Good deeds: Great spirit and incredible marketing

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Eva’s Phoenix provides accommodation for Toronto-area homeless youth. The Carpenters Union Local 27 has contributed $100,000 to support the construction of a new facility to replace the existing one (which will be demolished soon to make room for a condo development.)

In a way, the news release announcing Carpenters Union Local 27‘s $100,000 contribution to support the capital campaign to relocate a Toronto youth homeless shelter/facility is a simple story. But underlying the media event to announce the contribution (as far as I can tell, initiated and sponsored by Eva’s Phoenix Rising, rather than the union), there is another story — about really great marketing when you don’t seem and intend to be marketing at all.

The well-established union, which has its share of controversial challenges (as not all employers are eager for their employees to be unionized and, while the union may disagree, not all carpenters want to be under the union’s rubric or experience compulsory certification through the Ontario College of Trades), doesn’t need to say anything more about its place in society than by contributing to an organization/cause that aligns with its interests and values.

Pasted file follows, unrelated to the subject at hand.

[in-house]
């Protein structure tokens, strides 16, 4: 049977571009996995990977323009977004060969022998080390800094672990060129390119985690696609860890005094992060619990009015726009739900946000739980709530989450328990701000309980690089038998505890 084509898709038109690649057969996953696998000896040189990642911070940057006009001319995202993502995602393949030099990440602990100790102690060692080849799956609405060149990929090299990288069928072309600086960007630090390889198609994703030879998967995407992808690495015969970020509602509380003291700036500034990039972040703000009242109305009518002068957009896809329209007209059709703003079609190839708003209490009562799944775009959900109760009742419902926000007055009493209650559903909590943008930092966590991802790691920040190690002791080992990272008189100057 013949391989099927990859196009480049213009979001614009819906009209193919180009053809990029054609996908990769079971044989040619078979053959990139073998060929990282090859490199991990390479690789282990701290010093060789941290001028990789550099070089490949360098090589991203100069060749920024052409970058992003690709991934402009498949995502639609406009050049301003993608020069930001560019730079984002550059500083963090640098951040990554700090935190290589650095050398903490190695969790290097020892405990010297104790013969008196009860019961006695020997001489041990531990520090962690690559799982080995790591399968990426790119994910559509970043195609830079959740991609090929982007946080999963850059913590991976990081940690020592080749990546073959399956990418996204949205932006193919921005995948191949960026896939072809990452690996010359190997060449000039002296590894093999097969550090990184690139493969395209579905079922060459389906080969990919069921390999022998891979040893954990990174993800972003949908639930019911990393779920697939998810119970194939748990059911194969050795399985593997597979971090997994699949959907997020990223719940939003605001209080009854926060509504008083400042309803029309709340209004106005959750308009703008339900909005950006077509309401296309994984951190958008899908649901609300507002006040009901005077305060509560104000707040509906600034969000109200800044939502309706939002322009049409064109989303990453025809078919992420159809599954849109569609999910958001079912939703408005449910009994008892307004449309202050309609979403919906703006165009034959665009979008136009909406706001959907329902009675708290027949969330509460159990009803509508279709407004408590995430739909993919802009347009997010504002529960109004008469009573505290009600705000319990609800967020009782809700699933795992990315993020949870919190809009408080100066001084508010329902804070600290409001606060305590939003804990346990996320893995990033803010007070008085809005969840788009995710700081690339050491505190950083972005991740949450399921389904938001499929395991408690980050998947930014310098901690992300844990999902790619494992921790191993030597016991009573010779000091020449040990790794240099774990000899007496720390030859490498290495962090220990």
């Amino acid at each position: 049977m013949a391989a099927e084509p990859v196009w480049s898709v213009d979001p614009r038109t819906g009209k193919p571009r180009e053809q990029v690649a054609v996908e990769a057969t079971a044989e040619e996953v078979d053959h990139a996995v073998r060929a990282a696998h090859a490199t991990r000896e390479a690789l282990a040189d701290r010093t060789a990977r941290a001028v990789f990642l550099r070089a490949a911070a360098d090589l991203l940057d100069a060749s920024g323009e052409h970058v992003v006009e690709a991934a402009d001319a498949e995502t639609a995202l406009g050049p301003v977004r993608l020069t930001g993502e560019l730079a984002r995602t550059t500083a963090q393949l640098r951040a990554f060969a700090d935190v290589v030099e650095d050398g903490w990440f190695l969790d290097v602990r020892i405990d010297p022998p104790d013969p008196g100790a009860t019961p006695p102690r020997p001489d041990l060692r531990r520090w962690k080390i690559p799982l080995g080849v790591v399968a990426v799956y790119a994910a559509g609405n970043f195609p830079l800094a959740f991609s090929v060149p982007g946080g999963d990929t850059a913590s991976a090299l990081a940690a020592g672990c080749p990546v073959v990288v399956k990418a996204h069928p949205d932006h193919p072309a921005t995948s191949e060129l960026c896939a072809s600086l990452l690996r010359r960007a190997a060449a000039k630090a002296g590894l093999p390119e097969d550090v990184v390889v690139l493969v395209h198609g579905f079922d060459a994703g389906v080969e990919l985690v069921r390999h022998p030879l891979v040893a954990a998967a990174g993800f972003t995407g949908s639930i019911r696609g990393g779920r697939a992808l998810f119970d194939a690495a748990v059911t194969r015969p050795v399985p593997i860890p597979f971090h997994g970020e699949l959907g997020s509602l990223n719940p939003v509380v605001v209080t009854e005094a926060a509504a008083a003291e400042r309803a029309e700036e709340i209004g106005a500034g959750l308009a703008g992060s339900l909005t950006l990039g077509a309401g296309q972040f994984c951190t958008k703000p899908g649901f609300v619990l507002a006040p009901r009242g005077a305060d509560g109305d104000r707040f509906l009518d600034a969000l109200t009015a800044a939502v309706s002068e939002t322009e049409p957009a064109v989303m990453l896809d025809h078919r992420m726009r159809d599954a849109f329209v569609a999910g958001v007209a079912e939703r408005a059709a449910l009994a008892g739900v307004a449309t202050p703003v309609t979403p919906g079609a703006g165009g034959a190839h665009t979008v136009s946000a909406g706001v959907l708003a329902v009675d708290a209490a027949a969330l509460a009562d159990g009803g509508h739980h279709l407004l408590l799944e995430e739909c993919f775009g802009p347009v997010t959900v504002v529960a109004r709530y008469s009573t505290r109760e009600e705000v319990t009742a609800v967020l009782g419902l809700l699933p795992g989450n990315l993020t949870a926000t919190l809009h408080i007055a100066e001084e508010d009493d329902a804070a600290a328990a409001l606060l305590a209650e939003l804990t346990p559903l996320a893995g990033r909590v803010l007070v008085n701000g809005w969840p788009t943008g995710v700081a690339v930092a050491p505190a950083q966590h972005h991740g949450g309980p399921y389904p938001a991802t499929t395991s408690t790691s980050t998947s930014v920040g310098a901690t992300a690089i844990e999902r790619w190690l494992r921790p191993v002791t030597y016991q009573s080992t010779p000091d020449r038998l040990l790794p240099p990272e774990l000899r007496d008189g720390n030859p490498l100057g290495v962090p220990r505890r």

Likely, some homeless youth may discover careers in the carpentry trade and become dues-paying union members. And the $10.2 million project to relocate Eva’s will most likely need Carpenters Union members on the job site (and hopefully union members will also find work at the new condos to be built at the charity’s existing location.)

These points don’t matter, however.

The union simply made a significant contribution to a good cause, and deserves positive recognition. And that recognition transcends the actual contribution value to enhance the organization’s image and community respect — and influence in its objectives to represent it’s members’ interests.

Now, most likely you aren’t reading this note as a union business manager and I know some employers personally who have rather strong feelings about the union (and organized labour in general).

But when I look at the biggest complainers, the angriest “it’s unfair to me” cries, and try to correlate their noise with their community spirit and generosity, I come up with a rather dismal result.

Conversely, I see plenty of businesses and organizations that make it their business to contribute significantly to relevant community projects. Ironically, the ones I respect the most don’t make it a very public thing, or their focus in their publicity is purely on the cause and charity rather than their own business.  (I especially appreciate Robert Merkley’s (Merkley Supply Ltd.) work with The Ride, an annual cancer research fund-raising event in Ottawa.)

If you are in business, please don’t underestimate the value of sincere community and charitable support in your marketing. Remember, this works best when you provide the support (perhaps based on the leadership/initiative of your employees) without worrying about marketing value, recognition and anything that can seen as self-serving, and is in line with your business values and objectives.

If nothing else, in this post, both Carpenters Union 27 and Merkley Supply Ltd. have received some free positive publicity and hyperlinks. They didn’t ask for it, or pay our business for the recognition. They earned it through their deeds and actions.

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